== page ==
The Different Words for Tea

by Cinnabar on May 17, 2010

in Uncategorized

facebooktwittergoogle_plusredditpinterestlinkedinmailfacebooktwittergoogle_plusredditpinterestlinkedinmailby feather

Have you ever wondered why, when most of the major tea-growing regions of the world, including China, where the tea plant was originally cultivated, all use some variant of the word “cha” to indicate tea and the plant that it comes from, almost all of the Western countries call it “tea” or variants of that word?

Chinese (Mandarin): cha
Japan: cha
Persia: cha
Arabic: chai
Turkish: chay
Russian: chai
Indian: cha
Sri Lankan: cha
Pakistani: cha
Bangladesh: cha

English: tea
German: tee
French: thé

As is the case with many linguistic puzzles, the answer lies along trade routes. The British established trade posts in Xiamen, in the Fujian Province of China, during the Ming Dynasty, mid-seventeenth century. In Xiamen, the word approximately pronounced “tay” is used rather than the Mandarin “cha.” The British spelled it “tea,” which splintered off into the words “thé” in France and “tee” in Germany.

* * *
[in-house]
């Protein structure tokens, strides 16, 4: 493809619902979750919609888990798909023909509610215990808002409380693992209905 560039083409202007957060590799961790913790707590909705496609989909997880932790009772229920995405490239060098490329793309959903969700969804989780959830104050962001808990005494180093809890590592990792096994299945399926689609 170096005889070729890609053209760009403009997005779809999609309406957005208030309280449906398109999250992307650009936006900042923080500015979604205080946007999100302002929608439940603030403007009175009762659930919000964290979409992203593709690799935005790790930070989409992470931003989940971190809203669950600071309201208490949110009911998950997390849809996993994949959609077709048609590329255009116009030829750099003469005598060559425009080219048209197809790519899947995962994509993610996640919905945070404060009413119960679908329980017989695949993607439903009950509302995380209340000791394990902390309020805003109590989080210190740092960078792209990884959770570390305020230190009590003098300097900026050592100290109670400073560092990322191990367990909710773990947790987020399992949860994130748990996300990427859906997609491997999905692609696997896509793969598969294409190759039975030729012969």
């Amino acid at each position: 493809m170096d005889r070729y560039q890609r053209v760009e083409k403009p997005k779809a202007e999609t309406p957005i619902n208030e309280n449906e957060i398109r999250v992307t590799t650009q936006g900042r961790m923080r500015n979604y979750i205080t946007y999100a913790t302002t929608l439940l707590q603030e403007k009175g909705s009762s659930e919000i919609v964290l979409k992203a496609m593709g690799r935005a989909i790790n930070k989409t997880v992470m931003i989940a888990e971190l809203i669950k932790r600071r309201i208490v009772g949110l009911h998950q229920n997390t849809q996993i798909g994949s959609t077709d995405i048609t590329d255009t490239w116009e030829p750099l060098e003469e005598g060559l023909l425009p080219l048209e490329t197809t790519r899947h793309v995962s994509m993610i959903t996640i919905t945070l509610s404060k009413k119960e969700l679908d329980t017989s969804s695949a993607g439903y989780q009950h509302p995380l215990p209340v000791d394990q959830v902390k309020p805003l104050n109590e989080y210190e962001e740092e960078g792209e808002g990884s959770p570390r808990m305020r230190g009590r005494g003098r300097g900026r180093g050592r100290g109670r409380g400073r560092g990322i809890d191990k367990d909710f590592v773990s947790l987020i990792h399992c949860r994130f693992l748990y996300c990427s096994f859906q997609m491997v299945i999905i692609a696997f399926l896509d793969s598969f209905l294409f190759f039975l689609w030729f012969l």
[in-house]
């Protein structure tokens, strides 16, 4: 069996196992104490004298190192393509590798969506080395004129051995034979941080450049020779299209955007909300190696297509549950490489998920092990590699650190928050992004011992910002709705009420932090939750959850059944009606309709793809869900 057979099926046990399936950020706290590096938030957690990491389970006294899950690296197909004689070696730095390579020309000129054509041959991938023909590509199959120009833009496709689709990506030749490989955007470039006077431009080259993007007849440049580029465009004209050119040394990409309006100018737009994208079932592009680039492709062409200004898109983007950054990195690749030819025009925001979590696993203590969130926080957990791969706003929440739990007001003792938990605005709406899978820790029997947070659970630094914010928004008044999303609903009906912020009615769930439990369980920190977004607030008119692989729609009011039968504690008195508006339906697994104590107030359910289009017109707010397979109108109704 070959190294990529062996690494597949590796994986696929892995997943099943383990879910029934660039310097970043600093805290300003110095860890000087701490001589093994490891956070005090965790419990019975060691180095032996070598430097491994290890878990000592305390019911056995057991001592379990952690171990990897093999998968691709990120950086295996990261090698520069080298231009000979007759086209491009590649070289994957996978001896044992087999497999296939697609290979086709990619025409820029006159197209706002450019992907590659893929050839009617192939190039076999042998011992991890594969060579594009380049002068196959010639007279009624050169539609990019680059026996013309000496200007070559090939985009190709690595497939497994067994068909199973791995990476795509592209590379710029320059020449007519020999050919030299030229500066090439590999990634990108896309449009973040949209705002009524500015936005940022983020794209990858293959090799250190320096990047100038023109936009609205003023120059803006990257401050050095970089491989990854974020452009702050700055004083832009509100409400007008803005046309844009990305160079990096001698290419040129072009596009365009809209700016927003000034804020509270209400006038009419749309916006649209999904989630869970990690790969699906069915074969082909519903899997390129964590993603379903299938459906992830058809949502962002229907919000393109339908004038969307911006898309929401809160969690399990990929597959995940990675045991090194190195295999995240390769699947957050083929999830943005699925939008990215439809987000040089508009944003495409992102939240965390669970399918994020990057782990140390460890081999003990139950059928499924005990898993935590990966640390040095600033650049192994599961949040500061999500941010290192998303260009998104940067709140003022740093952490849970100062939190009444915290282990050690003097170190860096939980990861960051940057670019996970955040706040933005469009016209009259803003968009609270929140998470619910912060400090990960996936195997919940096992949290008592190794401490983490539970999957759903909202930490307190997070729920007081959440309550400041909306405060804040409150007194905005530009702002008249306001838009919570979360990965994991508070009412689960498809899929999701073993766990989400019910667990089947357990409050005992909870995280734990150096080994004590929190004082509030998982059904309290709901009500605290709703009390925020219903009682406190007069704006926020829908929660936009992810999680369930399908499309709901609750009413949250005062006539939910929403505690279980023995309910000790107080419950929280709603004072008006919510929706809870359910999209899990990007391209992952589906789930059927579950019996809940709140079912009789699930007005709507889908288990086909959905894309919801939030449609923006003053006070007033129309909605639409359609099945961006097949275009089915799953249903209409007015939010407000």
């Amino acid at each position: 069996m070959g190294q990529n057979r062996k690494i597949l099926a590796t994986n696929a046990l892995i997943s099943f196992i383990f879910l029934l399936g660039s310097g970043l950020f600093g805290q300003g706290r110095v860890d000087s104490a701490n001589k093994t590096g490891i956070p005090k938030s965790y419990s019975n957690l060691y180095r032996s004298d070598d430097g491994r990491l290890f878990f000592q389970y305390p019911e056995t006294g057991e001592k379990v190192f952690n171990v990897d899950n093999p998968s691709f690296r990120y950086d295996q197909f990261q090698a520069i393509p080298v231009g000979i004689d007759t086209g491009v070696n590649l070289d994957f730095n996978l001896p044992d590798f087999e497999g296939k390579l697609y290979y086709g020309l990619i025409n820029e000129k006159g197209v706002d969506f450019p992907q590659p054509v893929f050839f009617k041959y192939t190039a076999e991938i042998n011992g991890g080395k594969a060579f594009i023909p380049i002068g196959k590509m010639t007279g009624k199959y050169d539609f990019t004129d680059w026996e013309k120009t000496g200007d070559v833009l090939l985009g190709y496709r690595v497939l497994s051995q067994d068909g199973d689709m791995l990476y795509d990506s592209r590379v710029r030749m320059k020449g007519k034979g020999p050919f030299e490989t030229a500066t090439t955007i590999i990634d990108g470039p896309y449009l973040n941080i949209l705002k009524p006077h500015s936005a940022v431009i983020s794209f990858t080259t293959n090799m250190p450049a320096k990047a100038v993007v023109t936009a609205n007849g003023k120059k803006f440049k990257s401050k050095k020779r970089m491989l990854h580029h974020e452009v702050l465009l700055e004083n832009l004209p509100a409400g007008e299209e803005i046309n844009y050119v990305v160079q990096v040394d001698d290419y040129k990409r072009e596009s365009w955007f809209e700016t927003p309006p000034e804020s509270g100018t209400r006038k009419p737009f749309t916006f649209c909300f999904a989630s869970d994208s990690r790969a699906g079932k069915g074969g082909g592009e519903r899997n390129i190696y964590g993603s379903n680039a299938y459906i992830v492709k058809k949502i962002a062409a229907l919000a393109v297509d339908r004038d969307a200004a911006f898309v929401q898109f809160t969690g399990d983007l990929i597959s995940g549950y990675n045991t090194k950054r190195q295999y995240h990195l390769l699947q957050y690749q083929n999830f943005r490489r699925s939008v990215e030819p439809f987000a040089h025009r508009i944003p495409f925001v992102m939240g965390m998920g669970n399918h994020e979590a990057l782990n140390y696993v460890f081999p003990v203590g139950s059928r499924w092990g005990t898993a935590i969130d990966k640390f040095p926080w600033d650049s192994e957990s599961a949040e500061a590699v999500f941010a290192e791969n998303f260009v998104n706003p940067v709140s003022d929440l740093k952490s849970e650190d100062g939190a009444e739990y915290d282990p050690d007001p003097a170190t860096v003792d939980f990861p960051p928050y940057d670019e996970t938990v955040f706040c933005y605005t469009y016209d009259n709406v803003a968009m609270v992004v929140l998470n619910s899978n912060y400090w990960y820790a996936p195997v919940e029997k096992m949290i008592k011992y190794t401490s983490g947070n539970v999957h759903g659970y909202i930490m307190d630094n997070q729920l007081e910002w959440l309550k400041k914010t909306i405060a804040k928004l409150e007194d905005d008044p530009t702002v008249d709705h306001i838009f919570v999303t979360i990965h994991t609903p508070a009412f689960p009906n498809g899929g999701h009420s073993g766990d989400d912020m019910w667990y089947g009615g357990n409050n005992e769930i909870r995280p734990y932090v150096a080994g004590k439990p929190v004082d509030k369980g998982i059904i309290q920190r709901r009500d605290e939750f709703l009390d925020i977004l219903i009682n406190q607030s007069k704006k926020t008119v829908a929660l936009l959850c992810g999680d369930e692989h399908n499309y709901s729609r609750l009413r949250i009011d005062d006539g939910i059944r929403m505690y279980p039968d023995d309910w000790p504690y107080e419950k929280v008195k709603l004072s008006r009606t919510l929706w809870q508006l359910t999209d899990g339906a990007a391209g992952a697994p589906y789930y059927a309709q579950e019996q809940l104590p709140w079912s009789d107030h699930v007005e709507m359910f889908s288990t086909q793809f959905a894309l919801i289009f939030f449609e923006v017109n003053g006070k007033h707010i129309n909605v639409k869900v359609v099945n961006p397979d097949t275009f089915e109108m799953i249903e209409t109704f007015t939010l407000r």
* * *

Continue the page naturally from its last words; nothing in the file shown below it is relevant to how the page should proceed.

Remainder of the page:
In contrast, the word “char” is a common slang term for tea in Britain, which most likely emerged out of 19th and 20th century British trade with other tea producing regions that use “cha” or related terms.

Guest post provided by Cinnabar of Gongfu Girl.

facebooktwittergoogle_plusredditpinterestlinkedinmailfacebooktwittergoogle_plusredditpinterestlinkedinmailby feather

{ 3 comments… read them below or add one }

Previous post:

Next post: